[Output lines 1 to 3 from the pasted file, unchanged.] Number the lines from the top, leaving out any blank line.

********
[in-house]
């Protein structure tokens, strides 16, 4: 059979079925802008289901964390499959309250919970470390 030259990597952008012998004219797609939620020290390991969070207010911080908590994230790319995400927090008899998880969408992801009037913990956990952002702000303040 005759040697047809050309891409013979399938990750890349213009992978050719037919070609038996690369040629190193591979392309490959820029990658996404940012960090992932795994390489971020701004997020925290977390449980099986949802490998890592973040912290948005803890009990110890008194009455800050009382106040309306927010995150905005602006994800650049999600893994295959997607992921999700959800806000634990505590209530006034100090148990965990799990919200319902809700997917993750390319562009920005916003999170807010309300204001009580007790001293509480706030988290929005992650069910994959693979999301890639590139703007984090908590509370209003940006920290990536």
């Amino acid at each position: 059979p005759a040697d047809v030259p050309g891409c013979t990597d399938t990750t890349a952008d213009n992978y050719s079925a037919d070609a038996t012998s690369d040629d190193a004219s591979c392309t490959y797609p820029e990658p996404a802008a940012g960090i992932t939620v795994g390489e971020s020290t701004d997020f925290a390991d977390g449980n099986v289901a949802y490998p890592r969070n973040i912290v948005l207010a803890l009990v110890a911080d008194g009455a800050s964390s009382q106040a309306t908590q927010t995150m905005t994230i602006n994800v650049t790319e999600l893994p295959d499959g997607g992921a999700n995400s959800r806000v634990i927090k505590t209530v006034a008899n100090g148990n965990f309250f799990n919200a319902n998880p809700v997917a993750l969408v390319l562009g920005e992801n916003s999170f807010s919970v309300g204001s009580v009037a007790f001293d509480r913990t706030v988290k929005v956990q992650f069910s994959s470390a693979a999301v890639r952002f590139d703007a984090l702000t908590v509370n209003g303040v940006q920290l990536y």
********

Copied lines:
[in-house]
């Protein structure tokens, strides 16, 4: 059979079925802008289901964390499959309250919970470390 030259990597952008012998004219797609939620020290390991969070207010911080908590994230790319995400927090008899998880969408992801009037913990956990952002702000303040 005759040697047809050309891409013979399938990750890349213009992978050719037919070609038996690369040629190193591979392309490959820029990658996404940012960090992932795994390489971020701004997020925290977390449980099986949802490998890592973040912290948005803890009990110890008194009455800050009382106040309306927010995150905005602006994800650049999600893994295959997607992921999700959800806000634990505590209530006034100090148990965990799990919200319902809700997917993750390319562009920005916003999170807010309300204001009580007790001293509480706030988290929005992650069910994959693979999301890639590139703007984090908590509370209003940006920290990536």
């Amino acid at each position: 059979p005759a040697d047809v030259p050309g891409c013979t990597d399938t990750t890349a952008d213009n992978y050719s079925a037919d070609a038996t012998s690369d040629d190193a004219s591979c392309t490959y797609p820029e990658p996404a802008a940012g960090i992932t939620v795994g390489e971020s020290t701004d997020f925290a390991d977390g449980n099986v289901a949802y490998p890592r969070n973040i912290v948005l207010a803890l009990v110890a911080d008194g009455a800050s964390s009382q106040a309306t908590q927010t995150m905005t994230i602006n994800v650049t790319e999600l893994p295959d499959g997607g992921a999700n995400s959800r806000v634990i927090k505590t209530v006034a008899n100090g148990n965990f309250f799990n919200a319902n998880p809700v997917a993750l969408v390319l562009g920005e992801n916003s999170f807010s919970v309300g204001s009580v009037a007790f001293d509480r913990t706030v988290k929005v956990q992650f069910s994959s470390a693979a999301v890639r952002f590139d703007a984090l702000t908590v509370n209003g303040v940006q920290l990536y």